Craig White's Literature Courses


Terms / Themes



"White Flight"


(see also demographics, Dominant Culture USA)

thanks to

"White flight" was coined in the mid-20th century to describe an American demographic movement where middle class whites respond to the appearance in their urban neighborhoods of racial minorities by moving to suburbs or exurbs. Rationales for white flight are often framed in terms of crime, property values, and school integration, school quality, or "discipline."

Especially after World War 2 (mid-20c), middle-class white Americans flee cities for suburbs.


When suburbs became more multicultural starting in the 1980s, whites began moving further out to "exurbs" (e.g., Santa Fe or Lake Jackson relative to Houston) or to "gated communities." Politics re-align, with cities increasingly multicultural and liberal, exurbs white and conservative, and suburbs more or less mixed.


A counter-trend: in recent decades, some middle-class and professional whites, particularly the childless and "empty-nesters," move back to cities—a process called "gentrification"—which concentrates the "knowledge class" of post-industrial workers in information technology, alternative energy, etc., and revives some downtowns.


Another urban manifestation of "white flight" is "high-rise buildings" that separate the dominant culture from multicultural street life.


White Flight also occurs on continental scale:


Coastal or border cities like Houston, LA, NYC, Boston, Miami, even Atlanta are increasingly diverse or multicultural.


Working-class & middle-class whites move from high-immigration coasts to interior white-majority states like Idaho, Utah, Idaho, Montana, Wyoming, Arkansas, Kansas.

(Their children may leave low-employment conservative interior small towns for higher-employment coastal cities.)


Politics re-align: Coasts become more liberal (except in Old Confederacy and exurbs), while interior states like Kansas, Idaho, and Iowa become more conservative.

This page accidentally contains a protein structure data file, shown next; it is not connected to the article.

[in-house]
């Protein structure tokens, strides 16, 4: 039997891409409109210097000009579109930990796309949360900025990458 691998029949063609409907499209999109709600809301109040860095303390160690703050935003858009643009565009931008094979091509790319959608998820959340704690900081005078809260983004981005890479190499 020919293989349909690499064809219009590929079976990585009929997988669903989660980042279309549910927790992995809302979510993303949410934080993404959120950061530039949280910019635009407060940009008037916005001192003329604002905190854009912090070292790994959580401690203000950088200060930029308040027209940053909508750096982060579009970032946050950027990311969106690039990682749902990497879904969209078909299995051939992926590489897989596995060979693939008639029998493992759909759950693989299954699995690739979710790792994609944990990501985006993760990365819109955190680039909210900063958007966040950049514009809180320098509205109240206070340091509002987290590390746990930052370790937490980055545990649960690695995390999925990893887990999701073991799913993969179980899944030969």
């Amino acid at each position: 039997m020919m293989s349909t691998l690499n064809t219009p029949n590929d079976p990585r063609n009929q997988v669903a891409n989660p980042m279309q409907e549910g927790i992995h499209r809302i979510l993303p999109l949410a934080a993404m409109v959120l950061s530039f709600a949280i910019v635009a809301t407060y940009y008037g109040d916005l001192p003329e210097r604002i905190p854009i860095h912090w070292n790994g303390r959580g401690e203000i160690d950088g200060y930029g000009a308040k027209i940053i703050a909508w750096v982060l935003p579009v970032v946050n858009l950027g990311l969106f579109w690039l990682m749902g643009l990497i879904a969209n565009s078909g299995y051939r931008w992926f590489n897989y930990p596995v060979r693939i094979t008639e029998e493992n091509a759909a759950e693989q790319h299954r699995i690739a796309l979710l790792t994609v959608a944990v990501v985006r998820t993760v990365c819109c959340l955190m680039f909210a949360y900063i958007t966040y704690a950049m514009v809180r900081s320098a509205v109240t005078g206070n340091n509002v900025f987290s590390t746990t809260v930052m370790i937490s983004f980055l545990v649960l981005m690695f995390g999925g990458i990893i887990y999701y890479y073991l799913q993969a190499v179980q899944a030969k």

Relevance to immigrant literature:


These are all migration patterns that respond to the stresses of other migration patterns. One way and another, Americans remain true to immigrant origins: We keep moving.


Brad Plumer, "Americans still move around more than anyone else in the world" Washington Post 15 May 2013


Modernity / tradition


Web sources: "an occurrence in which many white people move out of a city as more and more people of other races move in + the departure of whites from places (as urban neighborhoods or schools) increasingly or predominantly populated by minorities" (


"White flight is a term that originated in the United States, starting in the mid-20th century, and applied to the large-scale migration of whites of various European ancestries from racially-mixed urban regions to more racially homogeneous suburban or exurban regions." (

Related concepts:


"Redlining" in real estate business ("In the 1960s, sociologist John McKnight coined the term 'redlining' to describe the discriminatory practice of fencing off areas where banks would avoid investments based on community demographics. During the heyday of redlining, the areas most frequently discriminated against were black inner city neighborhoods."


bible academies—religion blurs with ethnicity?